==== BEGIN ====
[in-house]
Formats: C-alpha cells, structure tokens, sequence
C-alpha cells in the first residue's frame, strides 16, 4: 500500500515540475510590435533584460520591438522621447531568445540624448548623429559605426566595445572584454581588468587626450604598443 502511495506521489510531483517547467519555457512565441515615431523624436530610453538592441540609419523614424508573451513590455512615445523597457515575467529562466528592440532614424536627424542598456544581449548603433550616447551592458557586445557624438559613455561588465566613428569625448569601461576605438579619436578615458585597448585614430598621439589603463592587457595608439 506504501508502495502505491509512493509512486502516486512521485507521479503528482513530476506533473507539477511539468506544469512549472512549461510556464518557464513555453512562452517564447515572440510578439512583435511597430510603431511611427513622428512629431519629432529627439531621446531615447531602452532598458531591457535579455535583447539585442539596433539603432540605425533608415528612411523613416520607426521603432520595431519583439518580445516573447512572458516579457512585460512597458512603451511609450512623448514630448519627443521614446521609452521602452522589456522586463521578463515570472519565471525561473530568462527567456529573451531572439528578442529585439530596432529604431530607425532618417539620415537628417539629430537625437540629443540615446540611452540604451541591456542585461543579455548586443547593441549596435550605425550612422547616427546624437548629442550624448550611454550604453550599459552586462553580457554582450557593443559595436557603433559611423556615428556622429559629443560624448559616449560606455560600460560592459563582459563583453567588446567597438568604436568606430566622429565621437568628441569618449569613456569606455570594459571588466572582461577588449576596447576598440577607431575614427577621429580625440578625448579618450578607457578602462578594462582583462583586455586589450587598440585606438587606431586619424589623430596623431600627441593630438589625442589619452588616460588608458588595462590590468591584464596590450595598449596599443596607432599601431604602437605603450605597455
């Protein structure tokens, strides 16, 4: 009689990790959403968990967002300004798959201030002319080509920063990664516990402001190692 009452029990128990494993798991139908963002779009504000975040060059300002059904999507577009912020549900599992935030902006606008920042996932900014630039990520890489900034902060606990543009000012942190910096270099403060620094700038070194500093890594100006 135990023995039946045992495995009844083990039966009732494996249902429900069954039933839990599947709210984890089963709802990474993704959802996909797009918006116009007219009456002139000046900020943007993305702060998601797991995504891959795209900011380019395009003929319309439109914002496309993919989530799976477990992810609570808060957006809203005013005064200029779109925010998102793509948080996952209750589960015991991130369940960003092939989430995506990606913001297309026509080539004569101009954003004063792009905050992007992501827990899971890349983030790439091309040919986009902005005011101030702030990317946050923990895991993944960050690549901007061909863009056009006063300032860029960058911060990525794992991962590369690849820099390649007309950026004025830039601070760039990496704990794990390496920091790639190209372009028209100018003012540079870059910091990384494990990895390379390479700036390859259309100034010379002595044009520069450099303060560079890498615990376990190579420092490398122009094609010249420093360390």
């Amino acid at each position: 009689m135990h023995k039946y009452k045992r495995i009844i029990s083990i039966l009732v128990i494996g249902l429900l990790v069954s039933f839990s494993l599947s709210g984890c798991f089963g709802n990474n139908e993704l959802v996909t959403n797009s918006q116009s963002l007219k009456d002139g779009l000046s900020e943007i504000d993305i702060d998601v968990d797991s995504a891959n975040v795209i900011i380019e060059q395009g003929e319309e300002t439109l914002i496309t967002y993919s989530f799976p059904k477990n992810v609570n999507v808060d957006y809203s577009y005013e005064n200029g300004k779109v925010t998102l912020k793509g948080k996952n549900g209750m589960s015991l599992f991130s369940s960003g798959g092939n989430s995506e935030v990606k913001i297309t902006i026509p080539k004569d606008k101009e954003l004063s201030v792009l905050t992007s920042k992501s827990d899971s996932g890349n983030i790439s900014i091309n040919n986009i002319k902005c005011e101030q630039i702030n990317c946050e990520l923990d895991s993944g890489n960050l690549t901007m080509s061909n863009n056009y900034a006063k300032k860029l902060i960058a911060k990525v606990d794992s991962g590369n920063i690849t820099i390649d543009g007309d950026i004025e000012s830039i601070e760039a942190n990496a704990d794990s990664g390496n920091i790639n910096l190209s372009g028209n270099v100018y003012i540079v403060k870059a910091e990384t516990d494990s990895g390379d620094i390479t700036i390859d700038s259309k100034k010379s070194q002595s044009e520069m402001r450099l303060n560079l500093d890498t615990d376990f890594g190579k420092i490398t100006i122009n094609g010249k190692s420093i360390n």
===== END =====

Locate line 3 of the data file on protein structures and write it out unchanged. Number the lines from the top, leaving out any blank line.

C-alpha cells in the first residue's frame, strides 16, 4: 500500500515540475510590435533584460520591438522621447531568445540624448548623429559605426566595445572584454581588468587626450604598443 502511495506521489510531483517547467519555457512565441515615431523624436530610453538592441540609419523614424508573451513590455512615445523597457515575467529562466528592440532614424536627424542598456544581449548603433550616447551592458557586445557624438559613455561588465566613428569625448569601461576605438579619436578615458585597448585614430598621439589603463592587457595608439 506504501508502495502505491509512493509512486502516486512521485507521479503528482513530476506533473507539477511539468506544469512549472512549461510556464518557464513555453512562452517564447515572440510578439512583435511597430510603431511611427513622428512629431519629432529627439531621446531615447531602452532598458531591457535579455535583447539585442539596433539603432540605425533608415528612411523613416520607426521603432520595431519583439518580445516573447512572458516579457512585460512597458512603451511609450512623448514630448519627443521614446521609452521602452522589456522586463521578463515570472519565471525561473530568462527567456529573451531572439528578442529585439530596432529604431530607425532618417539620415537628417539629430537625437540629443540615446540611452540604451541591456542585461543579455548586443547593441549596435550605425550612422547616427546624437548629442550624448550611454550604453550599459552586462553580457554582450557593443559595436557603433559611423556615428556622429559629443560624448559616449560606455560600460560592459563582459563583453567588446567597438568604436568606430566622429565621437568628441569618449569613456569606455570594459571588466572582461577588449576596447576598440577607431575614427577621429580625440578625448579618450578607457578602462578594462582583462583586455586589450587598440585606438587606431586619424589623430596623431600627441593630438589625442589619452588616460588608458588595462590590468591584464596590450595598449596599443596607432599601431604602437605603450605597455